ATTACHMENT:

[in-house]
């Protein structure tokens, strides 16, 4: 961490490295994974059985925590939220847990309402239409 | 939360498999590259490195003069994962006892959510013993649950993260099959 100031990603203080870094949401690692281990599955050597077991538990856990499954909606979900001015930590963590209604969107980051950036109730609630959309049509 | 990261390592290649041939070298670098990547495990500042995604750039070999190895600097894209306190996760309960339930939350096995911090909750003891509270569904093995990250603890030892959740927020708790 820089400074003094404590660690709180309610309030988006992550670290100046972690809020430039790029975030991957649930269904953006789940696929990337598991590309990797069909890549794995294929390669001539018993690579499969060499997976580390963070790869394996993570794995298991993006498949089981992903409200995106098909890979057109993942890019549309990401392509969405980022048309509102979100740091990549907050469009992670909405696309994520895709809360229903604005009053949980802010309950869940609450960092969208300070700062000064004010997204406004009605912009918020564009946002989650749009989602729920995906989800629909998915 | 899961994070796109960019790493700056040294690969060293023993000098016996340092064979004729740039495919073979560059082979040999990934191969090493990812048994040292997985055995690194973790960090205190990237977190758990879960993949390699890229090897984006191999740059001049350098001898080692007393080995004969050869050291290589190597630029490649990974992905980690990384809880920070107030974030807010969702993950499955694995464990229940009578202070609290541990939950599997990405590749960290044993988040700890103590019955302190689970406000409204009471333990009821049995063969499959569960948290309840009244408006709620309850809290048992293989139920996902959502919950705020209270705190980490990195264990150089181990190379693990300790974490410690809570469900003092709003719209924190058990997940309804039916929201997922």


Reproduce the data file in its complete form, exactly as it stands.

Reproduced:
[in-house]
């Protein structure tokens, strides 16, 4: 961490490295994974059985925590939220847990309402239409 | 939360498999590259490195003069994962006892959510013993649950993260099959 100031990603203080870094949401690692281990599955050597077991538990856990499954909606979900001015930590963590209604969107980051950036109730609630959309049509 | 990261390592290649041939070298670098990547495990500042995604750039070999190895600097894209306190996760309960339930939350096995911090909750003891509270569904093995990250603890030892959740927020708790 820089400074003094404590660690709180309610309030988006992550670290100046972690809020430039790029975030991957649930269904953006789940696929990337598991590309990797069909890549794995294929390669001539018993690579499969060499997976580390963070790869394996993570794995298991993006498949089981992903409200995106098909890979057109993942890019549309990401392509969405980022048309509102979100740091990549907050469009992670909405696309994520895709809360229903604005009053949980802010309950869940609450960092969208300070700062000064004010997204406004009605912009918020564009946002989650749009989602729920995906989800629909998915 | 899961994070796109960019790493700056040294690969060293023993000098016996340092064979004729740039495919073979560059082979040999990934191969090493990812048994040292997985055995690194973790960090205190990237977190758990879960993949390699890229090897984006191999740059001049350098001898080692007393080995004969050869050291290589190597630029490649990974992905980690990384809880920070107030974030807010969702993950499955694995464990229940009578202070609290541990939950599997990405590749960290044993988040700890103590019955302190689970406000409204009471333990009821049995063969499959569960948290309840009244408006709620309850809290048992293989139920996902959502919950705020209270705190980490990195264990150089181990190379693990300790974490410690809570469900003092709003719209924190058990997940309804039916929201997922």